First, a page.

The article has been automatically translated into English by Google Translate from Russian and has not been edited.

Why is it dangerous to shop on Instagram and how to unleash impulsive shopping


Source: Money

Recently, Instagram introduced a long-awaited feature: in-app shopping. It's called Checkout on Instagram, and the author of this article claims that the only purpose of the new option is to get you into debt.

Photo: iStock

No more time-consuming going to a retailer's website, no pop-ups asking you to allow cookies - and generally no need to go from “oh cool shirt” to “your order is on the way,” writes Kara Catrazzula for Money.

Now the Instagram Checkout feature works in closed beta with 23 retailers, from high-end (hi, Balmain and Burberry) to low-cost and trendy (Warby Parker and Uniqlo).

Buying things on Instagram is easy. First, you click on a photo in a participating store's feed. This takes you to a product page with a photo and details such as colors, sizes, and price. Enter your credit card number (or PayPal details) and address, place and place an order - voila, your new beads / linen shirt / volumizing mascara is on the way. Your next purchase on Instagram can happen even faster because the app stores your card information and other personal data for future purchases across all stores.

In the interest of research, I decided to give it a try. After 10 seconds on Instagram H&M, I saw a shirt I liked, clicked and bought it for $ 17,99. The whole process took 30 seconds.

I'm not a hardcore shopper, but it looks like the financial implications of surfing on Instagram for an hour can be very serious. To get useful advice for customers, I called Keith Yarrow, a psychologist and consumer behavior expert. Guess what she said first when I mentioned the new Instagram Checkout option?

"Danger, danger, danger!".

Social media, self-esteem and impulsive shopping

Polls have shown that the active use of Instagram is associated with low self-esteem and the syndrome of lost profit (obsessive fear of missing an interesting event or a good opportunity, provoked, among other things, by viewing social networks - Wikipedia). Impulse buying is associated with the same emotions that arise when you scroll through photos of other people's lives on Instagram and reflect on how perfect they are.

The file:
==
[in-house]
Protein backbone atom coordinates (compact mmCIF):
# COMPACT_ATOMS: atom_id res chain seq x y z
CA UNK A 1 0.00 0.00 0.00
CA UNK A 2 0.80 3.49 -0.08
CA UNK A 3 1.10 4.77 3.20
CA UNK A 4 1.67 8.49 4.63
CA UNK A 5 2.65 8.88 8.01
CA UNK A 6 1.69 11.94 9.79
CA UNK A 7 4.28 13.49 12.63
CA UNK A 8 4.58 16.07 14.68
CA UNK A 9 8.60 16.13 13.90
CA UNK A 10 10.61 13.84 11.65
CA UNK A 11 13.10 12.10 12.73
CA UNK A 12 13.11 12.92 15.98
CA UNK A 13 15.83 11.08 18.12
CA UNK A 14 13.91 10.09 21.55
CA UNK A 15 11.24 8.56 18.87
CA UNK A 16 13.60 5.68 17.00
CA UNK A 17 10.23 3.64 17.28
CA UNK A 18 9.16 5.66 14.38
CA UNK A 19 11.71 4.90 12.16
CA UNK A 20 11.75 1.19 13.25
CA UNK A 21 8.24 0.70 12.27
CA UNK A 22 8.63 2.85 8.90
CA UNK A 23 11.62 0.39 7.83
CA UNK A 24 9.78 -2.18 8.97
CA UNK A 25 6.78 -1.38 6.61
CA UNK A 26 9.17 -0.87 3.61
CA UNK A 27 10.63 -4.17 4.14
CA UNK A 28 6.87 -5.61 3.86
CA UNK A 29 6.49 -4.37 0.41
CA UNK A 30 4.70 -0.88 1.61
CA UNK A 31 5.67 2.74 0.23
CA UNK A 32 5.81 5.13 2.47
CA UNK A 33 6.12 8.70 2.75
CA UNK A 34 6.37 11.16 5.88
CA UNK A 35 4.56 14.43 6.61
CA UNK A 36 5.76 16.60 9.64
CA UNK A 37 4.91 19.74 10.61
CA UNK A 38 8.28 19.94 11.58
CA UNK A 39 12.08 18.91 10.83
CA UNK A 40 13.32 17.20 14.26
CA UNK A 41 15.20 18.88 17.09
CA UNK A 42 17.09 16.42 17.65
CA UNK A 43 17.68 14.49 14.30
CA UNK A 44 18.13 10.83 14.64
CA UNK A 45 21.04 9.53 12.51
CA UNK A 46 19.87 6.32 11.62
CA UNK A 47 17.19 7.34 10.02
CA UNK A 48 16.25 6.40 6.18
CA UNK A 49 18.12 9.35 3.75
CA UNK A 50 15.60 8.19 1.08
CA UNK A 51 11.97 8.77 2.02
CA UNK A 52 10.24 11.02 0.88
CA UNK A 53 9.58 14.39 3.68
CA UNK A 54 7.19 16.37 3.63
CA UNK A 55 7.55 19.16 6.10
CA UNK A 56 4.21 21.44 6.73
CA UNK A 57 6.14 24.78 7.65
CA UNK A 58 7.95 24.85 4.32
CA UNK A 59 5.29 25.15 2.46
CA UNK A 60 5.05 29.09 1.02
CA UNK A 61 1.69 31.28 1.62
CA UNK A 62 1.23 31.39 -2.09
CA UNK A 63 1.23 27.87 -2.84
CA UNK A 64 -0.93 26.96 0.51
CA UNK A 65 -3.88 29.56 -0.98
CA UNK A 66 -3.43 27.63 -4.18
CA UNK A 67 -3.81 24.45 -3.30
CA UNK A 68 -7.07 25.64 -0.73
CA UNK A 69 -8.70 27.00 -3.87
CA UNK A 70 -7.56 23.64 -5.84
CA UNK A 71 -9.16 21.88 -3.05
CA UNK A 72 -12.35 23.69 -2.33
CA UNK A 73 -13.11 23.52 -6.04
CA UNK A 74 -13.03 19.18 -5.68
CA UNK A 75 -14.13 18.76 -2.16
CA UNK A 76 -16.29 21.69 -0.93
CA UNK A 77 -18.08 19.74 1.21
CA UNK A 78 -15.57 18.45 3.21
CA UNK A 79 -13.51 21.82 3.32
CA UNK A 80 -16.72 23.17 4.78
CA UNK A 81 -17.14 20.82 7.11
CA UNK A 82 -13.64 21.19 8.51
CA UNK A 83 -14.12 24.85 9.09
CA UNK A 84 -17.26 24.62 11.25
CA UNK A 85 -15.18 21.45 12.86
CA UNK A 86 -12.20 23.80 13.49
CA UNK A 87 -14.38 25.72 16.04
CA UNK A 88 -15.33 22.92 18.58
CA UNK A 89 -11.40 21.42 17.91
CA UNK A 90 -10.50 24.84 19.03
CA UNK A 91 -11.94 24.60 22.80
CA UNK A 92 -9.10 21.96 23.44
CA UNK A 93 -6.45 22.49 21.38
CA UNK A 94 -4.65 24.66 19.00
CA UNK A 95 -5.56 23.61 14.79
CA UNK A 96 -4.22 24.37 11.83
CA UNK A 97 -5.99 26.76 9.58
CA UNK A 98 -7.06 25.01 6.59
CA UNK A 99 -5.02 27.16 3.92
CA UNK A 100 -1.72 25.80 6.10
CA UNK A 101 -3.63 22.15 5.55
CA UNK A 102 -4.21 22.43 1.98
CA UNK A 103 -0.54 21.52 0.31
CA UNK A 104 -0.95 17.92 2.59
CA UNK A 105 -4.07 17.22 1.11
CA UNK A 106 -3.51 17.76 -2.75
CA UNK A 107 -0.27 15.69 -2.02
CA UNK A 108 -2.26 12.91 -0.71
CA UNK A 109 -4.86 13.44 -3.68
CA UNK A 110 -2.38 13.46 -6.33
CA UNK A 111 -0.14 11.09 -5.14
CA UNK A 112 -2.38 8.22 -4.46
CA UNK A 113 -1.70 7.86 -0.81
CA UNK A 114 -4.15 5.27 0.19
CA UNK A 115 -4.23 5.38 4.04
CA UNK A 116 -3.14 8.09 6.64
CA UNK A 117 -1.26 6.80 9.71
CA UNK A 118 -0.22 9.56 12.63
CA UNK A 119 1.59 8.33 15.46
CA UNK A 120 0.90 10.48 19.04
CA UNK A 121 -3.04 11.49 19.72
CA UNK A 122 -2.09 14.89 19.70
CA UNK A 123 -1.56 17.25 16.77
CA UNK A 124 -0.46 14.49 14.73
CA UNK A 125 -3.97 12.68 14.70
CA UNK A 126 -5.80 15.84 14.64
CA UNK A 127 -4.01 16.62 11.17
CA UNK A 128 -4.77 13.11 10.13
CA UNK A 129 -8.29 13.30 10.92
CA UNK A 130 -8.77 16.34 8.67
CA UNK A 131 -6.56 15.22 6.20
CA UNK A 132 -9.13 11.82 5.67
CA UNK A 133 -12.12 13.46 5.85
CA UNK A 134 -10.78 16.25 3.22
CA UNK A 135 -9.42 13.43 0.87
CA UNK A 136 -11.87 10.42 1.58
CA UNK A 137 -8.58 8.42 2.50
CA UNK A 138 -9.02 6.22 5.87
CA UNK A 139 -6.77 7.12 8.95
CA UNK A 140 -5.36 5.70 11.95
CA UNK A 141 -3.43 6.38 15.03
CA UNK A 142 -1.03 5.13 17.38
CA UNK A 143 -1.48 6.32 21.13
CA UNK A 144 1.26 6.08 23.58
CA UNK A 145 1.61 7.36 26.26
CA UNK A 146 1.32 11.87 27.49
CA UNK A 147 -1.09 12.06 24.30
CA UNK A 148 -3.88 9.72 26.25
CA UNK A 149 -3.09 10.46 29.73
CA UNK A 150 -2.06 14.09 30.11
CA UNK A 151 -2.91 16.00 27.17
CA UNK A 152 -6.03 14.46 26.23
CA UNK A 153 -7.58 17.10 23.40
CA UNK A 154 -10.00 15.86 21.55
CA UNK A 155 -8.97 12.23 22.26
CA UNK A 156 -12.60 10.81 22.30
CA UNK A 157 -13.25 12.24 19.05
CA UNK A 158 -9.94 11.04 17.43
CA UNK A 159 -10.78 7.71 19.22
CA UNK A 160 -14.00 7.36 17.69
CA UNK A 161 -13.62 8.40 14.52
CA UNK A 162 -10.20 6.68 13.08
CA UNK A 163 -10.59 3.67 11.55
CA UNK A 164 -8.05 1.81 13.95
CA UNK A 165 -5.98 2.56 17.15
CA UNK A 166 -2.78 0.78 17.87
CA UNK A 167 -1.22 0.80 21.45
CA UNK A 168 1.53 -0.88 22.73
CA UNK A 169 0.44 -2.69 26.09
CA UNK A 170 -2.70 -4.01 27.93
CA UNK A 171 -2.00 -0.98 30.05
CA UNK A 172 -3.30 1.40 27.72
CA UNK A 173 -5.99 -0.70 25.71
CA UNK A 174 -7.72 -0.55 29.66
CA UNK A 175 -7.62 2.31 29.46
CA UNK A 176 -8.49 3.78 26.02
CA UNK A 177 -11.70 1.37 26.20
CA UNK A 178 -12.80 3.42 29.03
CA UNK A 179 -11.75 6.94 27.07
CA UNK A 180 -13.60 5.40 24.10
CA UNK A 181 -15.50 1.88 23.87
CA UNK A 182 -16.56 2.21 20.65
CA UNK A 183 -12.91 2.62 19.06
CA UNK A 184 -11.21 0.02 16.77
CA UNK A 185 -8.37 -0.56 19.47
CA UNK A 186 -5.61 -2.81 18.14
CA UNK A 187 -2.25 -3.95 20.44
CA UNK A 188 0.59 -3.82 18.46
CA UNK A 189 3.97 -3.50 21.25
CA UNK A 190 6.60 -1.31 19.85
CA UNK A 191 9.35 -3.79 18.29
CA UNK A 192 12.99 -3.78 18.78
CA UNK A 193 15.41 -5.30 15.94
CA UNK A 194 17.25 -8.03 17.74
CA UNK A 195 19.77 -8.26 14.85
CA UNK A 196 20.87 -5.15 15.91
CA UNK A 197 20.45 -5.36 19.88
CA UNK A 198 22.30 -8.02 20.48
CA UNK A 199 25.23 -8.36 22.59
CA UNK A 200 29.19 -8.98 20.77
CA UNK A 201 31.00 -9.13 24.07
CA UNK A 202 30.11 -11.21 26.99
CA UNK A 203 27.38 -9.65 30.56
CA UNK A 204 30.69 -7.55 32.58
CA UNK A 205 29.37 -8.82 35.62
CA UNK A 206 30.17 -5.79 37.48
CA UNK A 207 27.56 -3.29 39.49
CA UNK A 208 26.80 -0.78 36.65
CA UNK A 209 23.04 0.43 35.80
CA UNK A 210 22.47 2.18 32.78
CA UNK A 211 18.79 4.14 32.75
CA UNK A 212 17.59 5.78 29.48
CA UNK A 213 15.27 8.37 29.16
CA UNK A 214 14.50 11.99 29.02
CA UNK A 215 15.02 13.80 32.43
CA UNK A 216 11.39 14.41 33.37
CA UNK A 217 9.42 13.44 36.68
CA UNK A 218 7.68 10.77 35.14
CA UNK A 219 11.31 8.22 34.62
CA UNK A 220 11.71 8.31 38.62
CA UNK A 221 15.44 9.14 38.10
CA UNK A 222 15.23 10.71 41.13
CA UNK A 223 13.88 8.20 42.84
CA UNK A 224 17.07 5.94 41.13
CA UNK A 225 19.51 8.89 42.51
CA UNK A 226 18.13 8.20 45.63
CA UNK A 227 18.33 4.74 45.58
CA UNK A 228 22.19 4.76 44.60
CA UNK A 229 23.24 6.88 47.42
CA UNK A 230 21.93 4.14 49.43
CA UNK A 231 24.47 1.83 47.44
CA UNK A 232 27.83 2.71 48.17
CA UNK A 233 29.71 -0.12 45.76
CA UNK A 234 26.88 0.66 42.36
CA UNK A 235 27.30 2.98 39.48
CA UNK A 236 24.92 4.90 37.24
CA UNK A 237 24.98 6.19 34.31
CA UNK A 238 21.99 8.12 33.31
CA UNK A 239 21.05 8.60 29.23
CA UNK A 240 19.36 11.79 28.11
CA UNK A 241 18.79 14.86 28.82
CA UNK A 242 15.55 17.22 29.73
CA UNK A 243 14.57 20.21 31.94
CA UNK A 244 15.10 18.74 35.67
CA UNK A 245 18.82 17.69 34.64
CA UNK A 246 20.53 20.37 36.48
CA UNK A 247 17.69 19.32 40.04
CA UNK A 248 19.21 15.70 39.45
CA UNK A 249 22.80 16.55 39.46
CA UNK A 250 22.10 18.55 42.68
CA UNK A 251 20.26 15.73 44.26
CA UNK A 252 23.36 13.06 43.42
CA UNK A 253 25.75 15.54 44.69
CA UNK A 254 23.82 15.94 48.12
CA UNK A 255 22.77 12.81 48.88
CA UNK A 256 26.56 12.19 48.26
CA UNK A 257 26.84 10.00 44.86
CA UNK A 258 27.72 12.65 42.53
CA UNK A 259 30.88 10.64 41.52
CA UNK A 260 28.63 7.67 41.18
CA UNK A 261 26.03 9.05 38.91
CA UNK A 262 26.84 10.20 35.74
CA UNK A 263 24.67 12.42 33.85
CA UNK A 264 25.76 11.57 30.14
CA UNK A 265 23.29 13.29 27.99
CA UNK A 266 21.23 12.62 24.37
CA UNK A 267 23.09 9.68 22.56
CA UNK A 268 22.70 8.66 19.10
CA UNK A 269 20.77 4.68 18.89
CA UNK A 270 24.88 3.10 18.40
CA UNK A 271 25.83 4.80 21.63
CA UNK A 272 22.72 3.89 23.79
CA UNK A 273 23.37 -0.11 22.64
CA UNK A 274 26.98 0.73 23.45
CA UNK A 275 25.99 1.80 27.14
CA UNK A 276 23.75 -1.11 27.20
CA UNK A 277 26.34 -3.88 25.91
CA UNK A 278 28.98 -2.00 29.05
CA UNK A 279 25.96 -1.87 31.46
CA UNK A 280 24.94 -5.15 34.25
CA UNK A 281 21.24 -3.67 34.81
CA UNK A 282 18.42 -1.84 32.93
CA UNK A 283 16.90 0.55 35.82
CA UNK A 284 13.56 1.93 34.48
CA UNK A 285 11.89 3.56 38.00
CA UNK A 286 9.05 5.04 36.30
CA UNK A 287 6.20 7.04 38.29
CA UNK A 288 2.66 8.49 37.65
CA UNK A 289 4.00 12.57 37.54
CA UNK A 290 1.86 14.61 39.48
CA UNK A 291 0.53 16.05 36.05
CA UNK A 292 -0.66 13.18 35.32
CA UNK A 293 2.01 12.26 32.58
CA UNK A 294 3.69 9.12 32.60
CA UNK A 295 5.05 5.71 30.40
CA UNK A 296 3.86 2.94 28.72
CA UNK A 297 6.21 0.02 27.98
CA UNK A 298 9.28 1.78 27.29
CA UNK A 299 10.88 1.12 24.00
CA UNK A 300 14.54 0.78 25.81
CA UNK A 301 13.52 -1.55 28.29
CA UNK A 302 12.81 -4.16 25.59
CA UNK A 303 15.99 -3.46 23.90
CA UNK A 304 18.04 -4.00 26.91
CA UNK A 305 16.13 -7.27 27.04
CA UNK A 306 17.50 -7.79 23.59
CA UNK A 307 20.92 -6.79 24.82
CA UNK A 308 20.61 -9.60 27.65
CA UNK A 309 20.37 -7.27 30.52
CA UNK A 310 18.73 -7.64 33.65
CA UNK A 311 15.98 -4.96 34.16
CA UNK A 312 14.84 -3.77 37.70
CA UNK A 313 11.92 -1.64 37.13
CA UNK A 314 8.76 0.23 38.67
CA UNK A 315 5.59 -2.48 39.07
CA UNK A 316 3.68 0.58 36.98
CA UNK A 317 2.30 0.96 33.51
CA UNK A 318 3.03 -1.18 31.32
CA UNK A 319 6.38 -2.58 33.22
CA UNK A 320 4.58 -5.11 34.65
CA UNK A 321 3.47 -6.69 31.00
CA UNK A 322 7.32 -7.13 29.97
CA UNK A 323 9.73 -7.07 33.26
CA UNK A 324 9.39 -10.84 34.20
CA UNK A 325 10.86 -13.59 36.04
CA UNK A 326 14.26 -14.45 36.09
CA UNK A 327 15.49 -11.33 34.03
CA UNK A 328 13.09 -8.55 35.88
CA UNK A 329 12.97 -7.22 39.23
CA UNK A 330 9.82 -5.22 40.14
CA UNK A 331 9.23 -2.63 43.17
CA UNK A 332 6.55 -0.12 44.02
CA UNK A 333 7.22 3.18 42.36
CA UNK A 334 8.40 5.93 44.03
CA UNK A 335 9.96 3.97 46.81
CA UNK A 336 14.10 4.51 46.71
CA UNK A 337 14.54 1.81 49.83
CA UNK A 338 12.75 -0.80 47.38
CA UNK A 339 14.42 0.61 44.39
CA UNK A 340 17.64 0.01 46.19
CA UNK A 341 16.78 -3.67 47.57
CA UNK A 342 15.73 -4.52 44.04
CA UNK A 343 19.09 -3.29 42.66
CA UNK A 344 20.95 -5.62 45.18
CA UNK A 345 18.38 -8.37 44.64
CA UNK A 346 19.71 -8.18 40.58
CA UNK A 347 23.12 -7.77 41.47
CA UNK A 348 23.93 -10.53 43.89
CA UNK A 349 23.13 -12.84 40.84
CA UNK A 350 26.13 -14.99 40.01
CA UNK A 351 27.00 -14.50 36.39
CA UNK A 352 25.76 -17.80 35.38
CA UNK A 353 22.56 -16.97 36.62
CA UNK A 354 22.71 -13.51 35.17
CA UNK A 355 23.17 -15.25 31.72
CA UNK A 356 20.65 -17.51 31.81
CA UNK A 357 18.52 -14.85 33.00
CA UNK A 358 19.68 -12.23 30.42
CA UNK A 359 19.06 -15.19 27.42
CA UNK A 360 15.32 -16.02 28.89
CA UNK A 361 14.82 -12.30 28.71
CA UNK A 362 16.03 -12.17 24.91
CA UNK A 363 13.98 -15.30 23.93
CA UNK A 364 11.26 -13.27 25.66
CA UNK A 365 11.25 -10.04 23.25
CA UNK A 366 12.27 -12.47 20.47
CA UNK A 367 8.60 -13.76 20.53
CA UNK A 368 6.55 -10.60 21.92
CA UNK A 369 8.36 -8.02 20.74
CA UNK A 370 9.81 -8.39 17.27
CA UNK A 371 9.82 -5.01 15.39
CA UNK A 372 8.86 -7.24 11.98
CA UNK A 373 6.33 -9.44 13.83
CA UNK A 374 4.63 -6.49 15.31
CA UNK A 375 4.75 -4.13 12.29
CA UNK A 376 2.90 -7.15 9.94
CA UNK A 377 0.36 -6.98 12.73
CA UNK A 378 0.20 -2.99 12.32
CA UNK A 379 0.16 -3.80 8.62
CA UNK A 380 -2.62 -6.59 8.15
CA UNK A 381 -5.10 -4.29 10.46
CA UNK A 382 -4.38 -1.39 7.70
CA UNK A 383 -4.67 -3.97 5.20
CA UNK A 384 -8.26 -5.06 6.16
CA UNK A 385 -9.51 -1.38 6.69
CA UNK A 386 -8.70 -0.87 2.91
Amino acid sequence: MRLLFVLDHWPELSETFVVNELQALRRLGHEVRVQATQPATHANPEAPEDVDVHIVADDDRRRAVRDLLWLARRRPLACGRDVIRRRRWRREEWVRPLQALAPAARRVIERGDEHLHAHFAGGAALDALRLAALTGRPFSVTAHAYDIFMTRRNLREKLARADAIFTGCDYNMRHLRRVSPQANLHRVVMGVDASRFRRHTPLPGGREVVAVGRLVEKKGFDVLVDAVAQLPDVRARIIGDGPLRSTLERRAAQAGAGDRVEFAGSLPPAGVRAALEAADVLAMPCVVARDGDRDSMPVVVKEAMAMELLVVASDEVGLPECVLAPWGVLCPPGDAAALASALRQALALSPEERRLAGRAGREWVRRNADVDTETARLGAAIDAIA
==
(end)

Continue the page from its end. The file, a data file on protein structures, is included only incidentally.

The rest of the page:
Are you bored? Alone? Envious? Need to calm down? You are just a click away from another life and high waisted linen trousers you've always dreamed of!

Yarrow says the combination of social media and shopping can be a very dangerous combination, especially for people who buy unnecessarily or live on credit. Her greatest advice is to try to eliminate temptation entirely.

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“If you're on a diet, don't go to the bakery,” says Yarrow. - If you are trying to save money, you are not shopping. But now, when purchases come to you, everything is as if there is a plate of donuts in front of you at every moment ”.

And you will want to eat when you are not even hungry. Did I want to buy the weird-looking mesh sneakers from Zara for $ 69,90? Not really - until I saw that the corresponding post had 186 likes and 475 comments. Maybe I should take it, I thought. If strangers like it, is there anything in it?

The secret to impulse buying resistance

Yarrow advocates unsubscribing from e-mails associated with stores that include discounts and offers, and the same rule applies to social media. You can unsubscribe from brands (at the moment, the Checkout on Instagram feature is only available for images in the main feed and Stories, but not in the advertisements that are offered to you).

“The more contact we have with a product, the more comfortable we feel buying it,” says Yarrow.

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We are especially prone to buying products that "haunt" us. This is the reason why brands pay for those intrusive ads that continue to appear on the Internet after you look at the product once. The thing becomes familiar - and turns into your next order.

Try the 20 minute rule

Yarrow says that if you often focus on impulse purchases, it would be good to set voluntary limits. Tell yourself: “I don’t need to buy it now, but I’ll wait for 20 minutes and come back.” After this time, ask yourself if you remember what you wanted to buy. Often the answer will be negative.

There is a way to save products to Instagram for later viewing. I kept these mesh sneakers, wondering if I would be the person who would wear this (after 20 minutes I realized that I would not, and the purchase did not take place).

Whether you're shopping on Instagram or anywhere else, it's wise to spend some time thinking about whether you really need something that you click on in a fit of boredom. Save yourself money and get rid of the need to print out return shipping labels (a pain that always reminds you of your slack willpower).

If you like Instagram, limit scrolling with cute photos of animals and images of sunsets on the beach (you can hardly order them right now).

And if all this did not work? Read the fine print: all Instagram orders can be canceled within 30 minutes.

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